ICYMI... U.S. beef exports to South Korea reached record high in 2018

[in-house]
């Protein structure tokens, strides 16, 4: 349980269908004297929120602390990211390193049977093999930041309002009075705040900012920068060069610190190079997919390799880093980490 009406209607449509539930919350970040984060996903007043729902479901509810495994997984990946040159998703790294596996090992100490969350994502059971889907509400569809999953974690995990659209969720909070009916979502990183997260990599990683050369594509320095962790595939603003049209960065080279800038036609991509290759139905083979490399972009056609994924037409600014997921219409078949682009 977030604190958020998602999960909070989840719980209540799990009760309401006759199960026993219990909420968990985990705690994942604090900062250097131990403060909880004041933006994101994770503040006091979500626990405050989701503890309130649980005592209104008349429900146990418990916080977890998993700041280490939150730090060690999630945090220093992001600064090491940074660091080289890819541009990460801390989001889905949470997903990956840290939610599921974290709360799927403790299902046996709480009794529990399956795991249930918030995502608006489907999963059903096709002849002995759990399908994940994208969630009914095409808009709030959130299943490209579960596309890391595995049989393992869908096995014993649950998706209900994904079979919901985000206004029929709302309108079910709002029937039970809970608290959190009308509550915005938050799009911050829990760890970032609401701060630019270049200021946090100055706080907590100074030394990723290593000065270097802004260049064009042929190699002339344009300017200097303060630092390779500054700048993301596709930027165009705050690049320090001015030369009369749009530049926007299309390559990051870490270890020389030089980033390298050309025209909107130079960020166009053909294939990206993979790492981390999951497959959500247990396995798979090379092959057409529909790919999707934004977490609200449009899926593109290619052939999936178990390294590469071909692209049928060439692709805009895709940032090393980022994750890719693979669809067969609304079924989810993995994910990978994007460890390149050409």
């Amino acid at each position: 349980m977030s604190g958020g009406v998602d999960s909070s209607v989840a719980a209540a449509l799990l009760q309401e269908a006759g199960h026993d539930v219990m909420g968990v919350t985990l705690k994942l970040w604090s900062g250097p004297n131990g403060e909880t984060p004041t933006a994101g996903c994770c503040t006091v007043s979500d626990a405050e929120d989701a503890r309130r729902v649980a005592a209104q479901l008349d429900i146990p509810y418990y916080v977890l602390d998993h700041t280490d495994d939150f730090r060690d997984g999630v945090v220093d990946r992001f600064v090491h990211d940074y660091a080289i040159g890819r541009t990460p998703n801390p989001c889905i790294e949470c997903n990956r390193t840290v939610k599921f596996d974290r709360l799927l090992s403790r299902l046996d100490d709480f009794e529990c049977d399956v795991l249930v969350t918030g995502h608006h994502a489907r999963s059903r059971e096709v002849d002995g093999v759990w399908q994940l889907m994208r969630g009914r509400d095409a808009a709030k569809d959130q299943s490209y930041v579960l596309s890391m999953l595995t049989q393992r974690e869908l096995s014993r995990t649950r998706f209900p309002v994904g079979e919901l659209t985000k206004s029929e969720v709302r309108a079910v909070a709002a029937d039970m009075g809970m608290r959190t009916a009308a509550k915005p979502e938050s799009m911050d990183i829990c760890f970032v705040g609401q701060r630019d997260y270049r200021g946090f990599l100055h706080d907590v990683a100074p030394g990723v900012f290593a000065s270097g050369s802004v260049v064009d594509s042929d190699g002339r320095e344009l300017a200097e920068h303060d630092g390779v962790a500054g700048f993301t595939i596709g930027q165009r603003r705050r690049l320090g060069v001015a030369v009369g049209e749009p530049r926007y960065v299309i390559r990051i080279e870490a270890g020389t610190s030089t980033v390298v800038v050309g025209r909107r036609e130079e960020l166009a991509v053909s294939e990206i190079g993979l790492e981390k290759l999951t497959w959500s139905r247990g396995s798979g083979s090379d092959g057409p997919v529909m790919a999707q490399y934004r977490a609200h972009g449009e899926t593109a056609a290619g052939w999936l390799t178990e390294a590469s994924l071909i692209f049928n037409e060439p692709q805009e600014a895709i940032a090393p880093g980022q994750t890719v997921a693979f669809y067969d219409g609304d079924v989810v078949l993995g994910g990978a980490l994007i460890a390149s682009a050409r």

Fifteen years ago, U.S. beef was banned in South Korea after the discovery of bovine spongiform encephalopathy (BSE) in the United States at the end of 2003. U.S. beef exports gradually reentered the market after the ban was partially lifted in 2006, and then markedly accelerated in the years following implementation of the 2012 United States-South Korea free trade agreement (KORUS), which reduced tariffs and non-tariff barriers. Recently emerging as an important market for U.S. beef exports, South Korea received more than half of the increase in U.S. total beef-export volume from 2017 to 2018, with 35 percent year-over-year growth. Further, South Korea received more than 20 percent of total U.S. beef exports in 2018. Likely drivers of this growth included strong consumer demand; lower tariffs than the next largest competitor, Australia; large exportable supplies of beef in the United States relative to Australia; and a relatively weaker U.S. dollar in the first half of the year. As a result, U.S. beef exports to South Korea exceeded the pre-BSE peak level of 597 million pounds in 2002, reaching 638 million pounds in 2018, and making the United States the largest supplier of beef to South Korea. This chart appears in the May 2019 ERS Amber Waves article, “U.S. Exports for Most Major Meat Commodities Grew in 2018.” This Chart of Note was originally published May 6, 2019.
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